Jerry Falwell is Wrong About the Poor

There are several head scratching quotes from Jerry Falwell, Jr. in his New Year’s Day interview with Joe Heims in the Washington Post. One such quote which caught my eye is this:

Why have Americans been able to do more to help people in need around the world than any other country in history? It’s because of free enterprise, freedom, ingenuity, entrepreneurism and wealth. A poor person never gave anyone a job. A poor person never gave anybody charity, not of any real volume. It’s just common sense to me.

While job creation might be out of reach for many low income people, charitable giving is something the poor do often. As Relevant magazine pointed out, Christian college president Falwell appears to have forgotten Jesus’ teaching about the widow and her few cents. Beyond Falwell’s insensitivity to the Bible, he is wrong about the poor and charitable giving. Actually, low income people as a group give a lot and on average they give more as a percentage of their income than rich people.

Given Falwell’s role as a fund raiser for his college, I am surprised he isn’t aware of this. In philanthropy literature, the link between income bracket and giving is well known. Although the truly poor don’t often itemize charitable gifts, lower income brackets are responsible for significant amounts of charitable giving compared to higher brackets. This is especially true of religious giving.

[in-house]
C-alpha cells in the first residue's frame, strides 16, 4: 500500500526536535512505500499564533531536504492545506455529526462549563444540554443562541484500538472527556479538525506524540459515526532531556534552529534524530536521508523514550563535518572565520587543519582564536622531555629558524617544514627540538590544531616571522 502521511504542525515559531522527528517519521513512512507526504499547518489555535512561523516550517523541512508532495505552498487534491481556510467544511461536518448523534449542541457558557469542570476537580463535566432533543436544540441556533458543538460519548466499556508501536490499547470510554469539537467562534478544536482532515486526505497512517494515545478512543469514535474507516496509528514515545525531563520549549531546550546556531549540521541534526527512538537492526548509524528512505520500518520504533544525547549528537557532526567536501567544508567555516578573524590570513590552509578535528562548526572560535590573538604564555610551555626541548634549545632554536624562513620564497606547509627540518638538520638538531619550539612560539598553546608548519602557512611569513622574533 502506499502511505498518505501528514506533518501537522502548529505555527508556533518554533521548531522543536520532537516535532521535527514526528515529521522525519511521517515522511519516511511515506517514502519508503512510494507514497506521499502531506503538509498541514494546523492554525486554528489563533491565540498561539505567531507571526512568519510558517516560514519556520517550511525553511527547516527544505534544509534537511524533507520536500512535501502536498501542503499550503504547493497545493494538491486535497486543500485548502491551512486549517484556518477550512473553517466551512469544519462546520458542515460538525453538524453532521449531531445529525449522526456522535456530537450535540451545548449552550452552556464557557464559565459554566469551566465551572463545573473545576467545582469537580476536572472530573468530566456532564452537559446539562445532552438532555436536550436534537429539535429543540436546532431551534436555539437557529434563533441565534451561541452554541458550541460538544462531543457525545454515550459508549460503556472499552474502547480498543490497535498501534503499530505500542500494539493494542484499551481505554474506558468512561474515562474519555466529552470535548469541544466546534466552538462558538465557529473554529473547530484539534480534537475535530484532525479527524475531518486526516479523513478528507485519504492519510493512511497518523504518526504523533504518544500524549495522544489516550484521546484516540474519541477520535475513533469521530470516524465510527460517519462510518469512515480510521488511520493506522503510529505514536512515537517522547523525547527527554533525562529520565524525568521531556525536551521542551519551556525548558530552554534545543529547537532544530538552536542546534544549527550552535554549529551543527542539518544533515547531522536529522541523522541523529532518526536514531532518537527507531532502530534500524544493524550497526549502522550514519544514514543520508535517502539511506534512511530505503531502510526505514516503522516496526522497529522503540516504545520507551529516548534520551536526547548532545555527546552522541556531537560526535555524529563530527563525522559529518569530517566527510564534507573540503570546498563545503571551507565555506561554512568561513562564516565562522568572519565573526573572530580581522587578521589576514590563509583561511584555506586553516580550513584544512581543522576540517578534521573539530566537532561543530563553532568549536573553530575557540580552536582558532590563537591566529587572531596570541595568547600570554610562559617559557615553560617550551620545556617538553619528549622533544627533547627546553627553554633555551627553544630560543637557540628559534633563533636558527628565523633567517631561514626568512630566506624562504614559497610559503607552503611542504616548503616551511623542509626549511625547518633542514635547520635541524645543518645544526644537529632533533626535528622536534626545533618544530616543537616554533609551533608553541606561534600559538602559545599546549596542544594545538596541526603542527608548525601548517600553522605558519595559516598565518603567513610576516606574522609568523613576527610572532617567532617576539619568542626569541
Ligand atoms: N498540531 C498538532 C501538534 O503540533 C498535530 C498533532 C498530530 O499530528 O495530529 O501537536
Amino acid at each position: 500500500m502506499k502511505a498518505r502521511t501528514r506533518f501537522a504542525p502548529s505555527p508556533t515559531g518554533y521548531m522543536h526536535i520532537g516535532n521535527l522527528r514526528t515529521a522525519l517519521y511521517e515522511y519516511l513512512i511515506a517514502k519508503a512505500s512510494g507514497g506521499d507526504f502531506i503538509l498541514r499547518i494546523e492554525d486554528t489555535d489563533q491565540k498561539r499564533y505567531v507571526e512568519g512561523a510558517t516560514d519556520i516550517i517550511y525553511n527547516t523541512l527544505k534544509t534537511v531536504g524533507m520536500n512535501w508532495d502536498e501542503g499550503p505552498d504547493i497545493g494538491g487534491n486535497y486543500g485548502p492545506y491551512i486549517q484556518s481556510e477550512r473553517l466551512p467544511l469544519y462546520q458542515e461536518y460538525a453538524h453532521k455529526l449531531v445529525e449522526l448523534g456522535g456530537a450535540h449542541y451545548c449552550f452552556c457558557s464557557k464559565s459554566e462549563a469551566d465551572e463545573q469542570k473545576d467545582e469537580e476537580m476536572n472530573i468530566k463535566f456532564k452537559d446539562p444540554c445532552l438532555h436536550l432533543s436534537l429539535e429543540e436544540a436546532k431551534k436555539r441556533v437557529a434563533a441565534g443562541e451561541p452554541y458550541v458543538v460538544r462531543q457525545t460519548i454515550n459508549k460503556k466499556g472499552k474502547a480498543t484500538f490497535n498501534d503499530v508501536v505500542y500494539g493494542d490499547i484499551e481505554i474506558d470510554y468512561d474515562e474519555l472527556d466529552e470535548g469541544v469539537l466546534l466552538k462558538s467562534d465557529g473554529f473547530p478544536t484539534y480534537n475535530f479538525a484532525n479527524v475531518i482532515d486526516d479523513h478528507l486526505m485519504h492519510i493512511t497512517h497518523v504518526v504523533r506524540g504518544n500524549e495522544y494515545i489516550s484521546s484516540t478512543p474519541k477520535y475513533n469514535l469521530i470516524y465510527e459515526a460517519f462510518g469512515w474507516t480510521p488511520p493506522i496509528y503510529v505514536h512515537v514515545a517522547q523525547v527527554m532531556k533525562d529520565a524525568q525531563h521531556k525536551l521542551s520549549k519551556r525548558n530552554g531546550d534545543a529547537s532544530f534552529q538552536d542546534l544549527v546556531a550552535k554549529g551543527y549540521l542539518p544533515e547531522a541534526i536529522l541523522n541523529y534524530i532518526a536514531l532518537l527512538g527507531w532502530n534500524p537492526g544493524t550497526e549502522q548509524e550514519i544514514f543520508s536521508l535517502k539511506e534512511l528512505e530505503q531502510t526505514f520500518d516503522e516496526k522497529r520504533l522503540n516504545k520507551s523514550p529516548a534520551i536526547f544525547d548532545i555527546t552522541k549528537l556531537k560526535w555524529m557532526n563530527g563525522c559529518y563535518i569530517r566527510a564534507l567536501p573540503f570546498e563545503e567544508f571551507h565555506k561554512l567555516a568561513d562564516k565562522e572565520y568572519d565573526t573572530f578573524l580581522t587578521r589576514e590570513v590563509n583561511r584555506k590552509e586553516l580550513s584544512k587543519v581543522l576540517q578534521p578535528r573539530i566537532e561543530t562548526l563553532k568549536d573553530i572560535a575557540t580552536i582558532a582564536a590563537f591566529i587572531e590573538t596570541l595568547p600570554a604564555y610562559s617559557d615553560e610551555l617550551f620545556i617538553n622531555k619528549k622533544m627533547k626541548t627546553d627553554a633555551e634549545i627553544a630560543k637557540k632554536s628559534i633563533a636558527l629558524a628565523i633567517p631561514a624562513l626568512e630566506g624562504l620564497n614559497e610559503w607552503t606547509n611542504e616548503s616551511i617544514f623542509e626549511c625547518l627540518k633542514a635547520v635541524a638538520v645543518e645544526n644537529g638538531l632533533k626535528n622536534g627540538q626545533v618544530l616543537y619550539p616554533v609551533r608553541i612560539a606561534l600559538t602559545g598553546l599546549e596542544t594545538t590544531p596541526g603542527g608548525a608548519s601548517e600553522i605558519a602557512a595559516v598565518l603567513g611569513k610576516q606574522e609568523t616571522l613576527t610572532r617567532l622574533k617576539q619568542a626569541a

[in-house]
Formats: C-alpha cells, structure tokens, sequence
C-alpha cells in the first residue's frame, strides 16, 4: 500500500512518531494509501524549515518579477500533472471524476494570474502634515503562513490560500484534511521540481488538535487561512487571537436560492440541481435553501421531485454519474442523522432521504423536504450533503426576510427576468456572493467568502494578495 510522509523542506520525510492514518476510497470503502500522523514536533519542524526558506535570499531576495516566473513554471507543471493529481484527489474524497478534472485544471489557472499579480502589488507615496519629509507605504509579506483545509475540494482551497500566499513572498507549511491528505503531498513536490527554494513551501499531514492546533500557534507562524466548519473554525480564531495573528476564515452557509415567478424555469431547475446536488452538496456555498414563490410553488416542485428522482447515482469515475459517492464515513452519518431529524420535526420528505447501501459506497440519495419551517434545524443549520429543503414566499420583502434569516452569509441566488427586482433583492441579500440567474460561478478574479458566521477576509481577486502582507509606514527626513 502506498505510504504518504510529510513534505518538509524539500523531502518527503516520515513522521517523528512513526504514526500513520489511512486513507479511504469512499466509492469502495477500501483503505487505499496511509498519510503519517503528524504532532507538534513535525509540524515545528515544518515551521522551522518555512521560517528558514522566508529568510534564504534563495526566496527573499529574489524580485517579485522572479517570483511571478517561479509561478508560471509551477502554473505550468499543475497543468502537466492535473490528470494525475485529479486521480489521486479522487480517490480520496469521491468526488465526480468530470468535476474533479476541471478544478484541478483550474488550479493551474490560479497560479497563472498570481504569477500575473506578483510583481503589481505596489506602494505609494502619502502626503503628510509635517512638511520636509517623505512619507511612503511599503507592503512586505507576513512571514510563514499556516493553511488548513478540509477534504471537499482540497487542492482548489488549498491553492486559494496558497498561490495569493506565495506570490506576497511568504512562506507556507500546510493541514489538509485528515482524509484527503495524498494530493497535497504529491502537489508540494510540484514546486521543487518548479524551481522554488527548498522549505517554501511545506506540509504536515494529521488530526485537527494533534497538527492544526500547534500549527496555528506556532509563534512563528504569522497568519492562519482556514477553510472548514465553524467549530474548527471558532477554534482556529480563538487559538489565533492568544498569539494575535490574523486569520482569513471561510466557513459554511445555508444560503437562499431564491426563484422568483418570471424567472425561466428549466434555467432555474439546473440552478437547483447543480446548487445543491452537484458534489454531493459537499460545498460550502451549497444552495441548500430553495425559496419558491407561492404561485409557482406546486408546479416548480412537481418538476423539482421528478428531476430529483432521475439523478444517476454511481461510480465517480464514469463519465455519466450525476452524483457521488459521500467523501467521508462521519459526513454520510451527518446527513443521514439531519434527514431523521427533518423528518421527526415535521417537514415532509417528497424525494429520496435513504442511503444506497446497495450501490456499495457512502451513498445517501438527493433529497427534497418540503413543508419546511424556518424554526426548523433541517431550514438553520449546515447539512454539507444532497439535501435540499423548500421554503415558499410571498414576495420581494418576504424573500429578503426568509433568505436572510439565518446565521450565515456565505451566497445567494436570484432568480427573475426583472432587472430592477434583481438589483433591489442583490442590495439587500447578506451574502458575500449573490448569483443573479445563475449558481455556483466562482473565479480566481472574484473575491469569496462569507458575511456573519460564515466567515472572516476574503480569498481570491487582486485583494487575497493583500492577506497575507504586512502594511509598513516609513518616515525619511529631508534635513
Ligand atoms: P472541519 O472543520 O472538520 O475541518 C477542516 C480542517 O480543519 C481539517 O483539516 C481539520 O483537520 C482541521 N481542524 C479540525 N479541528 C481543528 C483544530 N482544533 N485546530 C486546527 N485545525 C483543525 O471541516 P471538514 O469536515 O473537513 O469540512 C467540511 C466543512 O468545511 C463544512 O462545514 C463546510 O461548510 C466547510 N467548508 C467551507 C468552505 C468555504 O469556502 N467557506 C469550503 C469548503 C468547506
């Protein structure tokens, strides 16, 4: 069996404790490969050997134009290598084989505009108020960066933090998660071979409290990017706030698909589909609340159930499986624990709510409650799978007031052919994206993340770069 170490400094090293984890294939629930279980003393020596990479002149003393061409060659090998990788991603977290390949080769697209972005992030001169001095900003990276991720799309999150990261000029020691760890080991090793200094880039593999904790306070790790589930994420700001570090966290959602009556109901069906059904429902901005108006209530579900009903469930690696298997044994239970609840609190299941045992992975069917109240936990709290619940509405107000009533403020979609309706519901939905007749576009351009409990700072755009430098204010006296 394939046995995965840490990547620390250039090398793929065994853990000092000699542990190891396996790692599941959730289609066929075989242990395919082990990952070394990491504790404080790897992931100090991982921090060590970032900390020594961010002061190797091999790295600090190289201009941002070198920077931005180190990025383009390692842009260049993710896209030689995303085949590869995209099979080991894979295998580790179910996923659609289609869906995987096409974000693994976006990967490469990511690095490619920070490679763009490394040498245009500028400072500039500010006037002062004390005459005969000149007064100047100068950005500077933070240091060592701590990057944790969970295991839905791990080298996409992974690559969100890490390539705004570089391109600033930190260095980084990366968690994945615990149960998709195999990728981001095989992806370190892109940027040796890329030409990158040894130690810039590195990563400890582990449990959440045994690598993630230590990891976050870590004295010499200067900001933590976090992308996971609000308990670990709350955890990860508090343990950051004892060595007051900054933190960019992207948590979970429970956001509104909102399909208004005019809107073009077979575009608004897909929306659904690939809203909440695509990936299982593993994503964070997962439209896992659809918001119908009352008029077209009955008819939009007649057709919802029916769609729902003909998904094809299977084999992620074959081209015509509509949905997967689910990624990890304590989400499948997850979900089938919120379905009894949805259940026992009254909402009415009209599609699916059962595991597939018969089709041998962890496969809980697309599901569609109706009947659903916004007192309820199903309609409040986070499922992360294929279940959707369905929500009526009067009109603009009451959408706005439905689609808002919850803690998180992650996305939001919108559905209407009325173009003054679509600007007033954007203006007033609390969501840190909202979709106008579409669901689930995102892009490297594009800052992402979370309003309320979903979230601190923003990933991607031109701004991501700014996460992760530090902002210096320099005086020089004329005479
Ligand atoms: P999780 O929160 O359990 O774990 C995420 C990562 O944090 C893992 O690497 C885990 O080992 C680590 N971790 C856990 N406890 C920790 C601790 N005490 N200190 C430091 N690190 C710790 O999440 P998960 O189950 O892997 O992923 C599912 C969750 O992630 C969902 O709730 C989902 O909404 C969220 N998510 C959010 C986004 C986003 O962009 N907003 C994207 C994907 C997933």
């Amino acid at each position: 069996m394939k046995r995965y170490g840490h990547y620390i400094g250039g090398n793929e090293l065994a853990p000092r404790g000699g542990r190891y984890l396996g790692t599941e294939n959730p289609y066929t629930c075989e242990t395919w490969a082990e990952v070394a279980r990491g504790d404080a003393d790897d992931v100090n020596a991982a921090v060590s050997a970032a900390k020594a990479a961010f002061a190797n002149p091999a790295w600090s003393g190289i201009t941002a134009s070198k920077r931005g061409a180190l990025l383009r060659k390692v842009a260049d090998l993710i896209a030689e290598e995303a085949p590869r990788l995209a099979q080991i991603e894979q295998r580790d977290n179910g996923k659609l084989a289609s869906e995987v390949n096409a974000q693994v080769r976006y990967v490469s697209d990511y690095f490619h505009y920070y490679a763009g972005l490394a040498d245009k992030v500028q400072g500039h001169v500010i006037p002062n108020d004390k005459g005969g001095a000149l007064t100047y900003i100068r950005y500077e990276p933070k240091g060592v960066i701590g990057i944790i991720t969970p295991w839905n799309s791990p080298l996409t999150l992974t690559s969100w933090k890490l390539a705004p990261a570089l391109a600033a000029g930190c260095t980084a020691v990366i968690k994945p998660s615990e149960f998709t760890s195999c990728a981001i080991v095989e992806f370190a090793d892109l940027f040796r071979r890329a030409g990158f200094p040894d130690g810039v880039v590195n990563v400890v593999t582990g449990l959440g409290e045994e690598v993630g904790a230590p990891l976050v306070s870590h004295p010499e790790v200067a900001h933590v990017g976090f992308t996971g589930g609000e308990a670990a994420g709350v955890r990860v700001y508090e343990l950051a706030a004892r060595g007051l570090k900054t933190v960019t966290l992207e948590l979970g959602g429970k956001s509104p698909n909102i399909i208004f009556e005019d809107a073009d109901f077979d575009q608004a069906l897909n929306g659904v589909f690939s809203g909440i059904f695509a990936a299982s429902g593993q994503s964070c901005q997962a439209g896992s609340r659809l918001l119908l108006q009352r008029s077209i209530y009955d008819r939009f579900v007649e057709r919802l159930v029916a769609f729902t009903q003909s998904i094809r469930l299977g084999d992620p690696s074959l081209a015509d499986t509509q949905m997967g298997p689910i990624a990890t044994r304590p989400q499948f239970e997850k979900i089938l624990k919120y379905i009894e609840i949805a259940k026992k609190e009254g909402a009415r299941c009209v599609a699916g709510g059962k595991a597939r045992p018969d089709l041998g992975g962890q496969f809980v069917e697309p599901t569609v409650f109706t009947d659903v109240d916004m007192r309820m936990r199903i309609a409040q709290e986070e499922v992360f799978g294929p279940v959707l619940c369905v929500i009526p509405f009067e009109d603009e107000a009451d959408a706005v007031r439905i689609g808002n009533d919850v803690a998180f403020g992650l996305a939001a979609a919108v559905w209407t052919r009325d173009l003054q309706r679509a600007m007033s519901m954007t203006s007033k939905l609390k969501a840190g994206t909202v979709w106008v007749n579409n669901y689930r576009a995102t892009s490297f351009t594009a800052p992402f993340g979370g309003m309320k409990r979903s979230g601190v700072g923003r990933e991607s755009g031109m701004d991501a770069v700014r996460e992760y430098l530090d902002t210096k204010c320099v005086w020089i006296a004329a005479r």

A 2007 Indiana University study found that donors making under 100,000/year gave nearly $60 Billion to religious organizations compared to $8.6 Billion given by donors making over $1 million/year. The per donor gift was much smaller in the lower income group, but together the lower income group represented nearly 60% of all giving to religious causes. In contrast to Falwell’s claim, that’s some real volume. No doubt Falwell’s college gets many widow’s mites on a monthly basis to help keep those doors open.

I realize that $100,000/year is not poor. However, this bracket is more likely to include large families with limited resources. As noted above, people in the lowest income groups don’t often itemize contributions and so it is harder to capture those data via the Indiana U. methodology. However, other research supports the contention that lower income persons give more as a percentage of income than the rich.

For instance, a 2014 study published in the Chronicle of Philanthropy showed that the wealthy reduced their giving during the economic downtown while lower and middle income donors increased giving. The lowest income bracket – those making less than $25,000/year – increased their giving by 17% from 2006 to 2012. The lowest income group demonstrated the highest percentage increase of all groups.

The 2014 study wasn’t unusual. Much prior research has found that those in low income brackets give more as a percentage of income than the wealthy. According to researcher Roger Barnett, “Research in the area has established that, on the average, high income donors give more to charitable causes than do people with low incomes. However, in Britain (and in the United States) the poor have for decades been observed to donate proportionately higher shares of their income to charity than the financially better off (emphasis in the original) (p. 520).

Falwell, Jr.’s college has been helped out in the past by big gifts (e.g., self-proclaimed messiah Sun Myung Moon) so perhaps he is influenced by the big donors. However, as a group, the poor do give and they give a lot. He is wrong and shouldn’t spread this misinformation. If I were a low income donor to Liberty University, I would have to rethink my contribution.